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I'm configuring a multi-module maven project that force the execution of sonar:sonar in the verify phase.

I also use the build-breaker-plugin of sonar to avoid deploying the module if some alerts are thrown by sonar.

The problem with this approach is that the developer should go to the sonar server to check the alerts. This is not that bad but if several users try to analyses the same module at the same time is impossible to know if the last/current analysis have your alerts.

CONTEXT: we have a CI system that builds all the modules each hour. So sometimes this collides with some developer deploy (that force the analysis)

IMHO, only the CI system should commit the analysis to the sonar server, because the CI have the lasted committed and deployed code. But the developer should only check locally his changes.

So, why we are forcing the analysis in the developer build? To avoid deploying modules that does not respect the code quality thresholds (The build-breaker plugin of sonar helps on this).

There is a way to configure the maven-sonar-plugin to do this?

  • local analysis in the developer build.
  • server analysis in the CI build
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It is not clear why developers are allowed to deploy modules and not just CI. Perhaps what you want is developers should not check-in code which could break sonar? – Raghuram May 30 '12 at 8:29
I agree with you, but at the end is the same issue: I need to run a local analysis before the scm:checkin then. Context: Developers are responsible of some modules, so they are allowed to deploy SNAPSHOTS. The CI is intended to validate that all the deployed modules are integrated correctly (building and executing integration test). – ggarciao May 30 '12 at 9:16
Have you been able to achieve what you wanted? Have you by any chance faced this issue?… – Ievgen Mar 18 at 7:58

1 Answer 1

up vote 1 down vote accepted

From what I understand, you should probably have a first instance of Sonar which is only used during the build to break it if your quality requirements are not met, and a second one that is used by your CI system and that is the reference for your products. And if you really want to enforce your process and be sure that code which breaks those requirements is not pushed into your SCM system, then you could bind a Sonar analysis on a pre-commit hook. But this seems a bit extreme to me...

At SonarSource, we haven't chosen the "block a commit because of violations" approach. Indeed, we consider that having some technical debt (= violations) is OK as long as you manage it. Managing technical debt means reviewing each incoming violation in Sonar and fixing them in the code or affecting those violations to action plans, the main idea being that the technical debt should not have increased at the end of a development sprint. This is what the review feature of Sonar is meant for. And Sonar provides widgets to monitor the evolution of reviews and new violations without a review.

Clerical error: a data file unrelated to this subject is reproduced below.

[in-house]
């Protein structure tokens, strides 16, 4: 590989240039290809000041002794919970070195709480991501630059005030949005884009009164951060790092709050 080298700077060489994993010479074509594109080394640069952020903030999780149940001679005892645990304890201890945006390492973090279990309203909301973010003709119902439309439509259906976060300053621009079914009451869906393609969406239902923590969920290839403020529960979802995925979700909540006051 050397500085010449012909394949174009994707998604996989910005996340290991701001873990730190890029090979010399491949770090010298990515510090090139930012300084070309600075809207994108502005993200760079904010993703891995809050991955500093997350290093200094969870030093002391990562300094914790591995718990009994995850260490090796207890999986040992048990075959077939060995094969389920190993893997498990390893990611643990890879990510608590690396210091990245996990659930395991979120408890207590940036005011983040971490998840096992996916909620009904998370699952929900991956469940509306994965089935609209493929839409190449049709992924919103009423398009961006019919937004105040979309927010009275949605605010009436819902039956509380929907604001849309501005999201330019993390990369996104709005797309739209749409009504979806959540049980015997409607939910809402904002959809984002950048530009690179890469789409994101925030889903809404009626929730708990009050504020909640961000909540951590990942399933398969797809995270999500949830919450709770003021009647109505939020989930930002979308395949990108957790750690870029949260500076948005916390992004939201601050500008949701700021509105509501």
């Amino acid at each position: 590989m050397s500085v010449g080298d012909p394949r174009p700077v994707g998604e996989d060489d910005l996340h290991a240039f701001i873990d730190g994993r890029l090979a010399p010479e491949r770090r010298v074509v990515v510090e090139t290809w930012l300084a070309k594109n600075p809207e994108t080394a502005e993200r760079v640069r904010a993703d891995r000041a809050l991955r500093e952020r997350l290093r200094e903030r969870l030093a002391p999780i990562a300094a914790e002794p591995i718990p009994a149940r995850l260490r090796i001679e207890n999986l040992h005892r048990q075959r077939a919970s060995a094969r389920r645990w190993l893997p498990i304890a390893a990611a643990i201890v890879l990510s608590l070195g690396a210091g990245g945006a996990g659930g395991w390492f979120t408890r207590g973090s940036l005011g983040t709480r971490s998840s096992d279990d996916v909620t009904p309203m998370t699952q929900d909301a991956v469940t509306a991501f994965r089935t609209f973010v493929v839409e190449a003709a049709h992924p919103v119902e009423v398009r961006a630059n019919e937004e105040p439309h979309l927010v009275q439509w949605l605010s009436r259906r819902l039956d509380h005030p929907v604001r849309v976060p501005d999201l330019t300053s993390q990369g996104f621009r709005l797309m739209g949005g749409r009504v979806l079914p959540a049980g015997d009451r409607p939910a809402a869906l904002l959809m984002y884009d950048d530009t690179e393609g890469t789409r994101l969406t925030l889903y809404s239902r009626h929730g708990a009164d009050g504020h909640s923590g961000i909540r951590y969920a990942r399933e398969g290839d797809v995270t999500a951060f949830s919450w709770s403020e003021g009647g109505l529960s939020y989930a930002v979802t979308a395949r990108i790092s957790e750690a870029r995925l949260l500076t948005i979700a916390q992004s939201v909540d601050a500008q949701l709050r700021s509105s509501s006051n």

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I agree with you, but I think that some thresholds are important! For example: we do not allow public API without comments (and this is not negotiable). The pre-commit hook is a good idea, but we think that the code can be checkin to the SCM even if it is "bad", what we cannot allow is to "share" that code. This is way we do not allow deploy an SNAPSHOT or a RELEASE that does not respect the code quality policy. I like your idea of two SONAR instances ... there is a way to keep the rules synchronized between them? – ggarciao May 30 '12 at 9:23
@ggarciao. You could prevent sharing of binaries by preventing deploy of SNAPSHOTS, but once committed the source is shared anyway. – Raghuram May 30 '12 at 9:37
@ggarciao Unfortunately no (for the rule synchronization), you have to handle this "manually" (by using the export functionality). – Fabrice - SonarSource Team May 30 '12 at 10:09
@Raghuram The code is not shared between modules, and each module have its own developers. Is like open-source projects collaborates: each one have its own life cycle and they share functions only through SNAPSHOTS or RELEASES. The problem here might be the name "module" that maven use for project aggregation. So, please forget that is a multi-module project: I have a multi-project environment and I need a super-project that checks that all of them can work together. – ggarciao May 30 '12 at 12:50
@Fabrice - Sonar Team I'm using your strategy and it solved my problem. But I think that the maven-sonar-plugin should have a "local analisys" option (like the Sonar Eclipse plugin)... what do you think? – ggarciao May 30 '12 at 12:55

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